An example of how historical evaluations change is how our 14th president, Franklin Pierce, has been depicted by historians. Pierce, who occupied the White House from 1853 to 1857, was a Northerner with Southern sympathies. Franklin Pierce ranks in the top ten most handsome presidents as well as the top ten youngest presidents.
Some historians have considered him a failed president. Their disparagement of Pierce stems from his refusal to act aggressively to end slavery. But Pierce maintained that since slavery was legal, Congress must amend the Constitution making it illegal. Otherwise, he didn’t have the authority to eliminate it. That was a correct decision.
Franklin Pierce was also criticized for his support of popular sovereignty, allowing residents to decide how their states would be governed. Pierce signed into law the Kansas-Nebraska Act that allowed residents of these newly formed states to decide for themselves whether slavery would be allowed. The creation of these states involved the repeal of the Missouri Compromise which had outlawed slavery in these lands. Some maintain these actions lead to the Civil War. But that conflict had been brewing for some time, the result of long-standing social and political differences between the regions.
Slavery stereotypes characterize vignettes of the antebellum South. Although 75% of Southern families in the eighteen-hundreds did not own slaves, establishment journalists portray the antebellum South as a slaveocracy. But contrary to what many believe, only 4% of antebellum White Southerners lived on plantations with 20 or more African slaves. The vast majority of White Southerners were not wealthy and had to work to support themselves, many working alongside African slaves.
Before becoming president, Franklin Pierce served in the Senate with Jefferson Davis who would later become president of the Confederate States of America. The two became lifelong friends and when Pierce became president, he made Davis his Secretary of War. When, after the Civil War, Davis was imprisoned awaiting trial for treason, Pierce offered to defend him. Davis looked forwarded to testing the legality of secession in court but Northern prosecutors canceled the trial and released Davis.
Although today’s journalists associate slavery with the antebellum South, the practice was common in other parts of the country. It is estimated that the Cherokee Nation owned roughly 5,000 African slaves. The use of slave labor was a common practice even in prehistoric times. Long before towns and villages were established, nomadic hunters and gatherers used slave labor. The institution of slavery even predates the emergence of religious beliefs and is still a common practice in many parts of the world.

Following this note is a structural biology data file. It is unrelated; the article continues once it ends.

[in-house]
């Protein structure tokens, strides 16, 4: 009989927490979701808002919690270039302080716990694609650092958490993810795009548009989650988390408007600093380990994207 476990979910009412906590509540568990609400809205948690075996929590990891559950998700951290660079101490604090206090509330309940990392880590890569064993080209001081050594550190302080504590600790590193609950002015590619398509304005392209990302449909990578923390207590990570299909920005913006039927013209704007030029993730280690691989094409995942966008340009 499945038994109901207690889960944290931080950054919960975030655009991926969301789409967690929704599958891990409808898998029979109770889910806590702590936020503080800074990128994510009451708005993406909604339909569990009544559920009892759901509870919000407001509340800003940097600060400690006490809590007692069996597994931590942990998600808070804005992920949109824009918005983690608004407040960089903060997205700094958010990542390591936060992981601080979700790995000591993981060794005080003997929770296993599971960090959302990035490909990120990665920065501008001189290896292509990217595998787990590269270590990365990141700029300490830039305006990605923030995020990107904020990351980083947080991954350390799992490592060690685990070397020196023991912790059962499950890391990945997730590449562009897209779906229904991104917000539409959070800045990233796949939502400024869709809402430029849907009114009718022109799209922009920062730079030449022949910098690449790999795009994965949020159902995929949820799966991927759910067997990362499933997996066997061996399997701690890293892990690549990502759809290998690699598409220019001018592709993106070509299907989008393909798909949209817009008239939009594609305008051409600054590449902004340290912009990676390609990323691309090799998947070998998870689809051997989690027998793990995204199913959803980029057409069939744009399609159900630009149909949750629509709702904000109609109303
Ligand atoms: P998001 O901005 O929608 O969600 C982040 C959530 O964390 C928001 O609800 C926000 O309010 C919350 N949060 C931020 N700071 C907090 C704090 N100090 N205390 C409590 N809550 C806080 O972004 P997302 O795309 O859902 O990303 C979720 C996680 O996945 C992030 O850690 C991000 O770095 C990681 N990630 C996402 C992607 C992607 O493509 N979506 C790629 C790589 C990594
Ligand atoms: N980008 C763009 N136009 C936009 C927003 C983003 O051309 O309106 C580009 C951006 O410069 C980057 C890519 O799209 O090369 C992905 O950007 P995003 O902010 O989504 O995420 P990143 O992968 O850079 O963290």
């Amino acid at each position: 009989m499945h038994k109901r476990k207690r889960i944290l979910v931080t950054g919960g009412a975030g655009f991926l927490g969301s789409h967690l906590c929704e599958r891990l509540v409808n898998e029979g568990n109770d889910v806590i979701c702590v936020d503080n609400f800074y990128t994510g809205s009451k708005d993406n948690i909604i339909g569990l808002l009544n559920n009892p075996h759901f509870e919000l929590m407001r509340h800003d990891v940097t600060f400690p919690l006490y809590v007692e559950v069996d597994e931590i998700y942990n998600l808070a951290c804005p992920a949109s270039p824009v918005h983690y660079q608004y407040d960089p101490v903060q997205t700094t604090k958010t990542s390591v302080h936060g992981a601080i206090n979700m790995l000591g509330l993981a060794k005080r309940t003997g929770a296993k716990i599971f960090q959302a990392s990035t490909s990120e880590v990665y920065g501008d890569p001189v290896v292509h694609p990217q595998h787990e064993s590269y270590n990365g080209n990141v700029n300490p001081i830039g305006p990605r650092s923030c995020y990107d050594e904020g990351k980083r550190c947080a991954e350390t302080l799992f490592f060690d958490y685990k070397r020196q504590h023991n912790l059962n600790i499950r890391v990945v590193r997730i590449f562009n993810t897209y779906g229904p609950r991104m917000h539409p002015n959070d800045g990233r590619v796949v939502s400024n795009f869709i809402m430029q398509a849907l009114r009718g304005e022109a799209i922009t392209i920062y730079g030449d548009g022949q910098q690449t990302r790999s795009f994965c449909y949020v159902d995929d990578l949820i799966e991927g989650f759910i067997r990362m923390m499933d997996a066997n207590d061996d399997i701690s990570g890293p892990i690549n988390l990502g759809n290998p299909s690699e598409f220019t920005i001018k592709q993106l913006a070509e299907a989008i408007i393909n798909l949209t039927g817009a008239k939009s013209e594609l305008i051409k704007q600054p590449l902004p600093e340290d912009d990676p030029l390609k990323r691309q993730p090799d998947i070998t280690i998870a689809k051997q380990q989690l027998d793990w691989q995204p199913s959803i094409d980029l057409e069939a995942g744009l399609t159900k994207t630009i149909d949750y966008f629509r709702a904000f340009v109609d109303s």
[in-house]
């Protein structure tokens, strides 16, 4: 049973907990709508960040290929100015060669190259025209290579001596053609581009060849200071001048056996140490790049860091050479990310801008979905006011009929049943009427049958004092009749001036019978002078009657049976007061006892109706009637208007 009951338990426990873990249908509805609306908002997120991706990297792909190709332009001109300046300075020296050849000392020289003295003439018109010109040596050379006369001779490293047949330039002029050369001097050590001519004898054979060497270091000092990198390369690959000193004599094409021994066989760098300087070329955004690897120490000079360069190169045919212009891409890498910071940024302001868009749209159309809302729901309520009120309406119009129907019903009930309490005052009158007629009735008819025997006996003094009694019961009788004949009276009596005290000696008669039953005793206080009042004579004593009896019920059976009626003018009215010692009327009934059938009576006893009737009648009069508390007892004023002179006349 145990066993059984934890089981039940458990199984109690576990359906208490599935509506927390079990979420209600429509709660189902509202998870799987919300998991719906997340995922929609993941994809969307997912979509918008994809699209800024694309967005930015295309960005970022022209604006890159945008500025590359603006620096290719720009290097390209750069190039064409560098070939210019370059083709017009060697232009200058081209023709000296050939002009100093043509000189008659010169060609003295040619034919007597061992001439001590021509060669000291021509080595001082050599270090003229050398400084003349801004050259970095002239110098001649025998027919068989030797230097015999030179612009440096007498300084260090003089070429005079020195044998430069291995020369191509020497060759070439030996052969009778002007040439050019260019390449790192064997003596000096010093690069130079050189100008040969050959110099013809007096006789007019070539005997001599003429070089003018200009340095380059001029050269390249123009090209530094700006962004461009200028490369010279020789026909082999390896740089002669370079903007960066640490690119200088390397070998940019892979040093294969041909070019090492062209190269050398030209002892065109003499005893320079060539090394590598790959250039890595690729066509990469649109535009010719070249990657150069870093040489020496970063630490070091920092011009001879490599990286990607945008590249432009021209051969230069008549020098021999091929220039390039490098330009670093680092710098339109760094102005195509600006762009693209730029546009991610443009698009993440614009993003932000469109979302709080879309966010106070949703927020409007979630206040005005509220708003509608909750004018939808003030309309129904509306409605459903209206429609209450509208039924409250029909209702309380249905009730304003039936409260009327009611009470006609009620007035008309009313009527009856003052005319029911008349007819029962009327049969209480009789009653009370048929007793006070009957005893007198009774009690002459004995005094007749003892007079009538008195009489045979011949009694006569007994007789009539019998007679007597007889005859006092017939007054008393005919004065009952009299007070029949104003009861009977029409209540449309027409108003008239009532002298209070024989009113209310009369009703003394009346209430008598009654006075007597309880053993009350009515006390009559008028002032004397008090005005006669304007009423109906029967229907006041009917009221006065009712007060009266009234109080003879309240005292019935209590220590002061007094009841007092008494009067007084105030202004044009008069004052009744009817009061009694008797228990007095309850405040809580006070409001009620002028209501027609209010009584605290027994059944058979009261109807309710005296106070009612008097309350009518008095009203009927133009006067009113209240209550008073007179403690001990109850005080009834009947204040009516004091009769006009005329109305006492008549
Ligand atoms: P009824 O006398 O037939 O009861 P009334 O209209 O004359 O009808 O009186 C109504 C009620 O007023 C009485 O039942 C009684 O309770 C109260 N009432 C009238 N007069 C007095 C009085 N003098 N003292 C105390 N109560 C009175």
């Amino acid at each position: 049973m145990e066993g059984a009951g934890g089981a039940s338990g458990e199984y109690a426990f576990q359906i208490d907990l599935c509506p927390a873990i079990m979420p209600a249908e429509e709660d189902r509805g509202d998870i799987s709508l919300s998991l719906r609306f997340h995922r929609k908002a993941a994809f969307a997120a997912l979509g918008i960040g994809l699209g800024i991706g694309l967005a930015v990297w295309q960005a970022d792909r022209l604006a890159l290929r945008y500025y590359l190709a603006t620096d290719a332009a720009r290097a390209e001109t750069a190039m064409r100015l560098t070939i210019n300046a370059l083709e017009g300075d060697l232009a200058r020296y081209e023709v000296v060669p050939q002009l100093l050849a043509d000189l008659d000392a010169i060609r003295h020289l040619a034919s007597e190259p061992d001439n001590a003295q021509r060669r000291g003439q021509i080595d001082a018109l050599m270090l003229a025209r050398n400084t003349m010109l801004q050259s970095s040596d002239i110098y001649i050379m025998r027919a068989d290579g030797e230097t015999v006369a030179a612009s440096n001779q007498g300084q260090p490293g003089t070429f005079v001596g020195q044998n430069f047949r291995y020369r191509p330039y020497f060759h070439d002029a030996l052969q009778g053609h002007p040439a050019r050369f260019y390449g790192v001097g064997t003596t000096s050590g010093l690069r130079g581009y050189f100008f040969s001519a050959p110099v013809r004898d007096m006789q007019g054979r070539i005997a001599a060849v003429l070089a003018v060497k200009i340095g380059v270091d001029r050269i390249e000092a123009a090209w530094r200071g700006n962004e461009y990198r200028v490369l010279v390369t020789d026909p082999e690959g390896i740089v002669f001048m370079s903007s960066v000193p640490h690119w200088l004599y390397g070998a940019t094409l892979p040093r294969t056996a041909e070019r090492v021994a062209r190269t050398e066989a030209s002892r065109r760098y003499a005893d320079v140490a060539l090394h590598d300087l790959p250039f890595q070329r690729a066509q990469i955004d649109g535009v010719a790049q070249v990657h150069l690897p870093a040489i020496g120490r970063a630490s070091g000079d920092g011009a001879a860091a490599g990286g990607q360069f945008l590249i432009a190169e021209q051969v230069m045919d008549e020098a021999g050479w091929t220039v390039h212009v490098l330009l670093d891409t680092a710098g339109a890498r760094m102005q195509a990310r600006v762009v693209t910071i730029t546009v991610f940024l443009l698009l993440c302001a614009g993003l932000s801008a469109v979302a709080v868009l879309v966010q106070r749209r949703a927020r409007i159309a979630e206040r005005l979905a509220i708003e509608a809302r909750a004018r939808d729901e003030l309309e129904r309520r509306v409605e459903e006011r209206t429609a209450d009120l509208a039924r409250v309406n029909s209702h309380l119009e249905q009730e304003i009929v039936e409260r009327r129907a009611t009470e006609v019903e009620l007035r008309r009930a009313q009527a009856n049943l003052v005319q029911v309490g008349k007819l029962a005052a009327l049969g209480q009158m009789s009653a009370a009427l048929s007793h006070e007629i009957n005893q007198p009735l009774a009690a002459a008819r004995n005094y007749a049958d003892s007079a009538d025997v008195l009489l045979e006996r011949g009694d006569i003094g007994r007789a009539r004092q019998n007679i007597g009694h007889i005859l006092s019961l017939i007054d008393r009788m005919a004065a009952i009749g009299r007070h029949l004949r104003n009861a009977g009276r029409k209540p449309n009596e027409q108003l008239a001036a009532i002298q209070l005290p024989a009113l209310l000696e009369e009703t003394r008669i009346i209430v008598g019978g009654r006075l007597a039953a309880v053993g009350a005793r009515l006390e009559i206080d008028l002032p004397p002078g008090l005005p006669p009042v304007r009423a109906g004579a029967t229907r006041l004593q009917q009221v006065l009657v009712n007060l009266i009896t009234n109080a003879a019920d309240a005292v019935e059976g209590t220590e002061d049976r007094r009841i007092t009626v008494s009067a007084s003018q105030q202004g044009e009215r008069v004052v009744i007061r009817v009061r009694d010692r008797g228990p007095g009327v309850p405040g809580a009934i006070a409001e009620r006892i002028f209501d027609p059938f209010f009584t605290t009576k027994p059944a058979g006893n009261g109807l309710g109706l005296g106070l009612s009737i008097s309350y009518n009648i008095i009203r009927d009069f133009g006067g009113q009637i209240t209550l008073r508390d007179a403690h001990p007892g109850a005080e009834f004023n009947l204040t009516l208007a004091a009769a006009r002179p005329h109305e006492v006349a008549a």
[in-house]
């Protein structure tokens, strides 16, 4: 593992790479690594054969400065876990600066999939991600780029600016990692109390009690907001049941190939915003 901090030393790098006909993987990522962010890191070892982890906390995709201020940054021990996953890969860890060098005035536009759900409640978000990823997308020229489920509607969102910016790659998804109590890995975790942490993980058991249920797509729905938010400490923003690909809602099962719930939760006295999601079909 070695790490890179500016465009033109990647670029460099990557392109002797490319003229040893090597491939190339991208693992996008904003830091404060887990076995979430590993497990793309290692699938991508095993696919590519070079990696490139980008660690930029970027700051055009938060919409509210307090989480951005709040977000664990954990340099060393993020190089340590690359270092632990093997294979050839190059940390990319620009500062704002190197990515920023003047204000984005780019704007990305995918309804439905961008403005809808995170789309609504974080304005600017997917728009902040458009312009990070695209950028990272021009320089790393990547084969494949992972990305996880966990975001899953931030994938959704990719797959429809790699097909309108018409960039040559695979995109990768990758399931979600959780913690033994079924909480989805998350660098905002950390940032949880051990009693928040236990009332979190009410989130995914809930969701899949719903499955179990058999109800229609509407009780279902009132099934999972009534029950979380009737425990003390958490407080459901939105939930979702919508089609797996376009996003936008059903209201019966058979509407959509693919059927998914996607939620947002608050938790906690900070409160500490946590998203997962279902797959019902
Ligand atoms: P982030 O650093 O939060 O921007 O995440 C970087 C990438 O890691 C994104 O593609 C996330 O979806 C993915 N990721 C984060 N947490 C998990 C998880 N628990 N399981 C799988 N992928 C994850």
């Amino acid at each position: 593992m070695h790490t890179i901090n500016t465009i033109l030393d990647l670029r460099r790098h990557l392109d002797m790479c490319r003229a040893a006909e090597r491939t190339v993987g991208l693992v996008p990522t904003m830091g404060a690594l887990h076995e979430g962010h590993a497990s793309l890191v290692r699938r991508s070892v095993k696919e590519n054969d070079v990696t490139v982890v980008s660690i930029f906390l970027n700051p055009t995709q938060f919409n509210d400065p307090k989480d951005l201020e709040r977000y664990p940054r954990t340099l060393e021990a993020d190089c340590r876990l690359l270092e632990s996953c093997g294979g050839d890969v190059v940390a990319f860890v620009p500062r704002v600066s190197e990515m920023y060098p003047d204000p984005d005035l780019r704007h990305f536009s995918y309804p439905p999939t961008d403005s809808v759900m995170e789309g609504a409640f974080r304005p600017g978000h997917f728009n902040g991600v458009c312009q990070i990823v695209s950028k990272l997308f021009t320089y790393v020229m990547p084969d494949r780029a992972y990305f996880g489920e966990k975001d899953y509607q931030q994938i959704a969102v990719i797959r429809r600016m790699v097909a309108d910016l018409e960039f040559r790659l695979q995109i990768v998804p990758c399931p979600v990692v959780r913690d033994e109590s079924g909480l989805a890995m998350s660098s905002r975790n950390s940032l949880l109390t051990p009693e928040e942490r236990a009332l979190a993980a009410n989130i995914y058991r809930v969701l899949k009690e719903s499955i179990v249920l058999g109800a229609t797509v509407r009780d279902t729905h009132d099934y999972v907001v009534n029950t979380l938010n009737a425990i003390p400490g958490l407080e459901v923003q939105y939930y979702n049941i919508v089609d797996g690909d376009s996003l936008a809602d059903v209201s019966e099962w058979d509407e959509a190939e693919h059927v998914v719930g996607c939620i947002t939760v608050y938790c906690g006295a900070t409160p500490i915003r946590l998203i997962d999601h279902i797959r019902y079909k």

Although journalists were once considered members of a profession and held in esteem, their attempts to report history have not been successful. Today’s news reporters have achieved more celebrity-hood than their predecessors but they are not esteemed by the public. Impartial journalistic reporting has essentially been replaced with advocacy journalism.
The news of the day can be so distressful that it could cause something akin to “paranoia” in a growing segment of the population. Many persons consider paranoia to be a form of mental illness but the term can simply mean dreading something that may or may not occur. Slanted media coverage of a particular phenomenon might make the public hypersensitive about what is happening. The average person is highly unlikely to scrutinize media reports so whatever is reported is usually accepted, even stereotypical views.
In the past, establishment historians tended to rank Franklin Pierce as a failed president. But recent biographies have re-assessed his presidency and it is now being presented in a more favorable light. During his presidency, Pierce had to cope with his wife’s mental deterioration, the deaths of his three young sons before their twelfth birthdays, and his periods of depression and his dependence on alcohol. But regardless of setbacks, Franklin Pierce was a fully functioning president and never neglected his presidential duties.
At this time of year we should recall that Franklin Pierce was the first president to include a Christmas Tree in the White House.
Gail Jarvis is a Georgia-based free-lance writer. He attended the University of Alabama and has a degree from Birmingham Southern College. His writing is influenced by years of witnessing how versions of news and history were distorted for political reasons. Mr. Jarvis is a member of the Society of Independent Southern Historians and his articles have appeared on various websites, magazines, and publications for several organizations. He lives in Coastal Georgia.